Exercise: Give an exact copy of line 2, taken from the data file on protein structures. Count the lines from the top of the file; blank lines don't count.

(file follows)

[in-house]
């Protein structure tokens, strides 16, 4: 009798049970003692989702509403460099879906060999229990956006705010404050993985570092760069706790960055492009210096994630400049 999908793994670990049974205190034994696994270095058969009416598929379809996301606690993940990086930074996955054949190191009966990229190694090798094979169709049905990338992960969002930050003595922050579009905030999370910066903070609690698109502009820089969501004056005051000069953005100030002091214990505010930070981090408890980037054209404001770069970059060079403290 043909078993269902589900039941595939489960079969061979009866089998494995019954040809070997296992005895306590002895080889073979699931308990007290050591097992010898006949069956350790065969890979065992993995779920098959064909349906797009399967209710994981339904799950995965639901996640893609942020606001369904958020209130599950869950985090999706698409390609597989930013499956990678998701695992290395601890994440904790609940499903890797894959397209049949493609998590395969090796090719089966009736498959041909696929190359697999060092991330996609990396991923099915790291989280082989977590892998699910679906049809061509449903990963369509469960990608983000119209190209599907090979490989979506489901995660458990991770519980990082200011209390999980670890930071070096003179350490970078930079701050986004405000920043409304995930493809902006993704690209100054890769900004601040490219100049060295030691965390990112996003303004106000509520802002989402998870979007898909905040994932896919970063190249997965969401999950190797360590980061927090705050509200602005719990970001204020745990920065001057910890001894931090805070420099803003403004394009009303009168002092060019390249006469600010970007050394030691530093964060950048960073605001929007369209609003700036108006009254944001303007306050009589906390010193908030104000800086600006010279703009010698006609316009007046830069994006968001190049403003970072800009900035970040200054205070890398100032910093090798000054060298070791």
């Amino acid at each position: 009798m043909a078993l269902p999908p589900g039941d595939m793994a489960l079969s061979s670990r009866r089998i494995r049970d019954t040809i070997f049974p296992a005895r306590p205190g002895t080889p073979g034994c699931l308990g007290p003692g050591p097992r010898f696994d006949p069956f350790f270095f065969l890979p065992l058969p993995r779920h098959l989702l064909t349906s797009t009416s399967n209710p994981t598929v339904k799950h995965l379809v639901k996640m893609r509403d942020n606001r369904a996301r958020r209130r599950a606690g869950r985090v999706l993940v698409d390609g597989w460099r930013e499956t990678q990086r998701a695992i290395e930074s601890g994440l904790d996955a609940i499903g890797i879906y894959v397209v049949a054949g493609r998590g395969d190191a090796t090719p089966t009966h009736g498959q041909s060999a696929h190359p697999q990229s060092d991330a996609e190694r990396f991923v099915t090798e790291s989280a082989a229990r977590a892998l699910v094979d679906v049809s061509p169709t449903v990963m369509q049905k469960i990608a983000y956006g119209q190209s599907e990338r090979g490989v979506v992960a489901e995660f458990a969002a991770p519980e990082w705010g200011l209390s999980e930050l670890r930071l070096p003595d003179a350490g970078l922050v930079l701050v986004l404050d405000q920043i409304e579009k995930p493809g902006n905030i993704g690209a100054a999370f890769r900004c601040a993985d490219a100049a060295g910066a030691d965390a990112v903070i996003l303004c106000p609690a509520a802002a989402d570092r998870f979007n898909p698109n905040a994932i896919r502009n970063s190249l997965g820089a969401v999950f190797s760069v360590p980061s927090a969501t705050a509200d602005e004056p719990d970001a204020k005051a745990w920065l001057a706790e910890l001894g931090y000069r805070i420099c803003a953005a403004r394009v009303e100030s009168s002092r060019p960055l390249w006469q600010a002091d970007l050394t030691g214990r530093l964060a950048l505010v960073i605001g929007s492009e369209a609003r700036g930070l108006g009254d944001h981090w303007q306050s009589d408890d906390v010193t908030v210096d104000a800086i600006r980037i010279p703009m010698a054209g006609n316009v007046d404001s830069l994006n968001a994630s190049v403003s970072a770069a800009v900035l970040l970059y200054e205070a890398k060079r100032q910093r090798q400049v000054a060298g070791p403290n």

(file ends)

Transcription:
């Protein structure tokens, strides 16, 4: 009798049970003692989702509403460099879906060999229990956006705010404050993985570092760069706790960055492009210096994630400049 999908793994670990049974205190034994696994270095058969009416598929379809996301606690993940990086930074996955054949190191009966990229190694090798094979169709049905990338992960969002930050003595922050579009905030999370910066903070609690698109502009820089969501004056005051000069953005100030002091214990505010930070981090408890980037054209404001770069970059060079403290 043909078993269902589900039941595939489960079969061979009866089998494995019954040809070997296992005895306590002895080889073979699931308990007290050591097992010898006949069956350790065969890979065992993995779920098959064909349906797009399967209710994981339904799950995965639901996640893609942020606001369904958020209130599950869950985090999706698409390609597989930013499956990678998701695992290395601890994440904790609940499903890797894959397209049949493609998590395969090796090719089966009736498959041909696929190359697999060092991330996609990396991923099915790291989280082989977590892998699910679906049809061509449903990963369509469960990608983000119209190209599907090979490989979506489901995660458990991770519980990082200011209390999980670890930071070096003179350490970078930079701050986004405000920043409304995930493809902006993704690209100054890769900004601040490219100049060295030691965390990112996003303004106000509520802002989402998870979007898909905040994932896919970063190249997965969401999950190797360590980061927090705050509200602005719990970001204020745990920065001057910890001894931090805070420099803003403004394009009303009168002092060019390249006469600010970007050394030691530093964060950048960073605001929007369209609003700036108006009254944001303007306050009589906390010193908030104000800086600006010279703009010698006609316009007046830069994006968001190049403003970072800009900035970040200054205070890398100032910093090798000054060298070791």